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Getting New Life at the Met

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Thomas Hart Benton's “America Today”

Thomas Hart Benton, “Instruments of Power” from America Today (1930–31), a mural cycle consisting of 10 panels, egg tempera with oil glazing over Permalba on a gesso ground on linen mounted to wood panels with a honeycomb interior

 (Photo by Courtesy of the Metropolitan Museum of Art)

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The exhilarating and enlightening exhibition currently at the Metropolitan Museum of Art called Thomas Hart Benton’s America Today Mural Rediscovered features a huge mural cycle the artist made for the New School for Social Research in 1930-31. It is displayed in a gallery that replicates its original 30-by-22-foot site at the New School—where I first saw it around 1980—and it consists of 10 panels that are nearly 8 feet high and were created to wrap around the walls of what was initially a board room in the original New School building, on West 12th Street. As is the case with so many murals, this one had been largely neglected; chairs carelessly pushed against it had begun to damage it quite extensively. 

Sunday, April 19, 5:00pm

September 30-April 19

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At the time he painted the work, Benton, who used egg tempera, was said to have been so pleased with the commission that he refused payment, accepting only dozens of eggs in return. About 50 years after its installation, the New School put it up for sale and it was eventually acquired by the AXA Insurance Company, in 1982. After two years of cleaning and restoration, the company unveiled it in the lobby of its new headquarters, at 787 Seventh Avenue. The mural was later moved to a different lobby, just a block away, in 1996. But in 2012, due to yet another renovation and move, AXA decided to donate the work to the Met, where it will remain on permanent display. 

The current exhibit provides not only the opportunity to see the mural in a re-creation of its intended setting, but also shows the viewer how Benton went about preparing to paint his vision of the America of 1931. Adjoining galleries show the artist’s numerous studies, sketches, and maquettes made during his travels throughout the United States. They also include some works that influenced him, as well as a number of paintings by artists who were strongly affected by him (the most famous of whom was Jackson Pollock).

In 1968, after viewing the mural for the first time in a decade, Benton told The New York Times that it “wasn’t supposed to be a work of social protest at all. Just a report on American life before the Depression. Except that it wasn’t clear that there was a Depression until I was almost finished with it. So I put in that bread line over the door.” The mural conveys the overriding belief in progress and energy of the jazz age—it’s a thrilling, action-packed depiction of pre-Depression U.S.A. But the largest panel, “Instruments of Power,” does contrast with the smallest, “Outreaching Hands,” which alludes to poverty and misery. 

Benton, later known as a regionalist, included several regions of the U.S. in this ambitious mural: the South, the Midwest, the West, and New York City. Manual labor in the South and Midwest counterbalance the wheels of technology and industry elsewhere.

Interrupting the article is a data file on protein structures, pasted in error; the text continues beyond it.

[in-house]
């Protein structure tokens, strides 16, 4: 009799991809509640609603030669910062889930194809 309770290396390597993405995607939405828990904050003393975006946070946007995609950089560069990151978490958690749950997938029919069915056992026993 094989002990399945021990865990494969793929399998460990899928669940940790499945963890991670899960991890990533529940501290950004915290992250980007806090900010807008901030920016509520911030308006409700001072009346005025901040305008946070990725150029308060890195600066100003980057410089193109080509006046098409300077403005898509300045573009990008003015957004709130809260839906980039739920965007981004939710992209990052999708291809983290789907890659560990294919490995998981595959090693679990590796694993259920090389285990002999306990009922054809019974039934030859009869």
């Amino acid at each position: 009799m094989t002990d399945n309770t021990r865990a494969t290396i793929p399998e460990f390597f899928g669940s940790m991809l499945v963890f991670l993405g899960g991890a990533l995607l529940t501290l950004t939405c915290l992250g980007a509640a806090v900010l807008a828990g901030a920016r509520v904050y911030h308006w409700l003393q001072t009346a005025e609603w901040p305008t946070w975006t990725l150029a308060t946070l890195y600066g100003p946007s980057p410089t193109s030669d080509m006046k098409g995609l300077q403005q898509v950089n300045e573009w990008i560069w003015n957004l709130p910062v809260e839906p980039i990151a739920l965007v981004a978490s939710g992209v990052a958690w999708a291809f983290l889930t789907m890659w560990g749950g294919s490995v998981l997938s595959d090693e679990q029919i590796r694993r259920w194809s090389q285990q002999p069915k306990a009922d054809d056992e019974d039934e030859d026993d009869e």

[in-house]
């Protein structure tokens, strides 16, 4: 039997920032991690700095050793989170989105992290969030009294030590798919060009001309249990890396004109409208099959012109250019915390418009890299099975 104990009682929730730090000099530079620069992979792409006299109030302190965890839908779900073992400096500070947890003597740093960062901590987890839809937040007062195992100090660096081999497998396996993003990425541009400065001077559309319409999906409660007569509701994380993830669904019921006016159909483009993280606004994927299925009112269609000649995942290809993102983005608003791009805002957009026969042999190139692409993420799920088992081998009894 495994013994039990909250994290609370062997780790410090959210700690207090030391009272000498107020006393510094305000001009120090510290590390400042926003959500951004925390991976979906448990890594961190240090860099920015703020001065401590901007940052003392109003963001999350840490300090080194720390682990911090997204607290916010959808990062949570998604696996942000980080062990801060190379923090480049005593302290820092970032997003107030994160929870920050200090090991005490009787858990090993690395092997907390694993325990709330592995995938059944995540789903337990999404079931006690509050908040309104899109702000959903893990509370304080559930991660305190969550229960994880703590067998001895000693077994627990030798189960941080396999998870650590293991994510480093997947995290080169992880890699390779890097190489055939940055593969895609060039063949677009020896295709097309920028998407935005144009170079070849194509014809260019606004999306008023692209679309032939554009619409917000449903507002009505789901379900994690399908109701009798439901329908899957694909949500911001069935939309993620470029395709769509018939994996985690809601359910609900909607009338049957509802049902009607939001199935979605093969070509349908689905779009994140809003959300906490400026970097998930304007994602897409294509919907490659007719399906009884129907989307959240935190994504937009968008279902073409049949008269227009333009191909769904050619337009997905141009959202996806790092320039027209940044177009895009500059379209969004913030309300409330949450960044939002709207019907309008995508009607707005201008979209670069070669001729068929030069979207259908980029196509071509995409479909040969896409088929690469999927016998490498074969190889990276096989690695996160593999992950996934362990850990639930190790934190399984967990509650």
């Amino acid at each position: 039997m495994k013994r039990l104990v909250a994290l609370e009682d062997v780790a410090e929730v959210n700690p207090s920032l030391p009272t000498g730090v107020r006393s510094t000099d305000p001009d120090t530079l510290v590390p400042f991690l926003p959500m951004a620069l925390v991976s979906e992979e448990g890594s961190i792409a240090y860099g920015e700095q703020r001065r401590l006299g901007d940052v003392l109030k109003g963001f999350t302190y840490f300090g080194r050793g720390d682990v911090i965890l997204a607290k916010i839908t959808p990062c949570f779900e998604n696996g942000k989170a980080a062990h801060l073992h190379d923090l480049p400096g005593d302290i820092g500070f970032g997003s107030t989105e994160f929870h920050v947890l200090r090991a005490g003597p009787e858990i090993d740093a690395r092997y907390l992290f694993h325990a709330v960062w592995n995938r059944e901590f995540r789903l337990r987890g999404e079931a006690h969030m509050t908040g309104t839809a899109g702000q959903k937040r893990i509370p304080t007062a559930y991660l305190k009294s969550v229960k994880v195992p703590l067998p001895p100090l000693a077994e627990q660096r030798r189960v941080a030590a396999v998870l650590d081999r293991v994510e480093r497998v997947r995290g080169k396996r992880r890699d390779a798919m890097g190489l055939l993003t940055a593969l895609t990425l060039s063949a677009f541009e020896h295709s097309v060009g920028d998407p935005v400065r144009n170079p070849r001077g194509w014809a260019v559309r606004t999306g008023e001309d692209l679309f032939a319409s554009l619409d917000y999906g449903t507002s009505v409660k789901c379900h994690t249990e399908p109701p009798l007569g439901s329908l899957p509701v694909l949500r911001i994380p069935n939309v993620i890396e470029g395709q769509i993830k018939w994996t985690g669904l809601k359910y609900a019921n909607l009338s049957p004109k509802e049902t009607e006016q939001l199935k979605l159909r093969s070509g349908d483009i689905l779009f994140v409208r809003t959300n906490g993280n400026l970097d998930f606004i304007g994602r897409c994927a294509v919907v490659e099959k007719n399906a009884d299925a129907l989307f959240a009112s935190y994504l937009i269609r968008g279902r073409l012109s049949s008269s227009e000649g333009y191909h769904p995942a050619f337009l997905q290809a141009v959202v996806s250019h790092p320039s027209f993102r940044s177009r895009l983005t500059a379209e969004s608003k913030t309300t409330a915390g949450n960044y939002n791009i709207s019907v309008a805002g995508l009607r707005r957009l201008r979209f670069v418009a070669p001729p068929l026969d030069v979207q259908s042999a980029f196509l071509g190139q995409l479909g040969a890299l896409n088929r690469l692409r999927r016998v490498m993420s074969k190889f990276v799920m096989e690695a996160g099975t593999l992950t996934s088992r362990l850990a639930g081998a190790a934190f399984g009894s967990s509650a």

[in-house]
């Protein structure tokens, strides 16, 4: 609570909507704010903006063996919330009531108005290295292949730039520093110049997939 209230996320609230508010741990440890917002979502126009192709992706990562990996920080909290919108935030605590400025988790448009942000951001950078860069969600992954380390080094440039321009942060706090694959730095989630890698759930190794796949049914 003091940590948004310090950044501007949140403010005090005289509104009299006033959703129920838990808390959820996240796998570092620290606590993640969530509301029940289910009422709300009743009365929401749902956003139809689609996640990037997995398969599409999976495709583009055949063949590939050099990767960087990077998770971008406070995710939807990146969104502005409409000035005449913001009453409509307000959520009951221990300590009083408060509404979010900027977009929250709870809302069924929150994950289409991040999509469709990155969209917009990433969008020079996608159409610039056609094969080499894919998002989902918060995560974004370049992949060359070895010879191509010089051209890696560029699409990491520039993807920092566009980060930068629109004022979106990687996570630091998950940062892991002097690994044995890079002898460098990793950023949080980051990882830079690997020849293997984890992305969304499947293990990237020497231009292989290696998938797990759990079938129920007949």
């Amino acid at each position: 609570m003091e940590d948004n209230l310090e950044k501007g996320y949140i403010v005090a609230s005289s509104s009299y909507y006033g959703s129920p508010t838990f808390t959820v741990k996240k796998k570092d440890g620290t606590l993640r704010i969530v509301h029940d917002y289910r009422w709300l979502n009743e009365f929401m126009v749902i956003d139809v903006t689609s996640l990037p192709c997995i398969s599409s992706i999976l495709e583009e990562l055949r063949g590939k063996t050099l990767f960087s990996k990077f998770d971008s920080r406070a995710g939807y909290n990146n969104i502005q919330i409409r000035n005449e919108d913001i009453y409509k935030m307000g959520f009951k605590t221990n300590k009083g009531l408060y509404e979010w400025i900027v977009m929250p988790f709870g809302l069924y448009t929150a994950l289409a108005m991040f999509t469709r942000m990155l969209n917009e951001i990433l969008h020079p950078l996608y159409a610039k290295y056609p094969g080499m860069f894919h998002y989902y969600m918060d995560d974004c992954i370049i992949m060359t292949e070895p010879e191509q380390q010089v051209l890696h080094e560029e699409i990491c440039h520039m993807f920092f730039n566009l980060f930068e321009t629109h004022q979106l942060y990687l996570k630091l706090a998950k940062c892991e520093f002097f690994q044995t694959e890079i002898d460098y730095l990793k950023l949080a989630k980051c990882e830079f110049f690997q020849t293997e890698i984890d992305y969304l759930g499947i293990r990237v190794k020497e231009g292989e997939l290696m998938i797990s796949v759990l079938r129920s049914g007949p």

The scenes that make up the mural’s individual panels—huge, heroic, double-jointed, muscular bodies of workers in rural settings—contrast with rhythms of city dwellers in the subway, at a soda fountain, a boxing ring, at the movies, and at a burlesque show. Everything zigzags with breakneck speed, syncopated by silver painted Art Deco wood moldings designed by the architect Joseph Urban. Benton is always conscious of reflecting, echoing, or playing with forms that complement the moldings.

Unlike many artists (whose development usually progresses in the opposite direction), Benton became a Modernist/Abstractionist early on, around 1914-17, before settling into his later, recognizable, representational style. He had studied in Paris in about 1906 and 1907 and became close friends with the American Synchromist painter Stanton MacDonald-Wright, an artist who was greatly influenced by Orphists (a movement named by the poet Apollinaire in about 1912 because of its affinity to musical abstraction), Robert and Sonia Delaunay, and others. Benton adopted their use of colorful round shapes in motion, which served him well in his distinctive figurative works.

Ironically, the artist, who later came under attack by left-wing artists and critics as well as modernists, was both modernist and leftist in America Today. While he was sometimes criticized for vulgarity of subject matter, he was nonetheless hailed in Marxist magazines by contemporaries who appreciated his sources. José Clemente Orozco, the great Mexican muralist who worked on a different mural at the New School at the same time Benton was working on America Today, undoubtedly influenced Benton; both set a precedent for many Works Progress Administration murals that were to be commissioned later in the 1930s and early ’40s.

It’s easy to miss this modest exhibit in view of all the splashier, better-publicized shows currently at the Met. But don’t make that mistake: this groundbreaking, original exhibition is well worth seeing.

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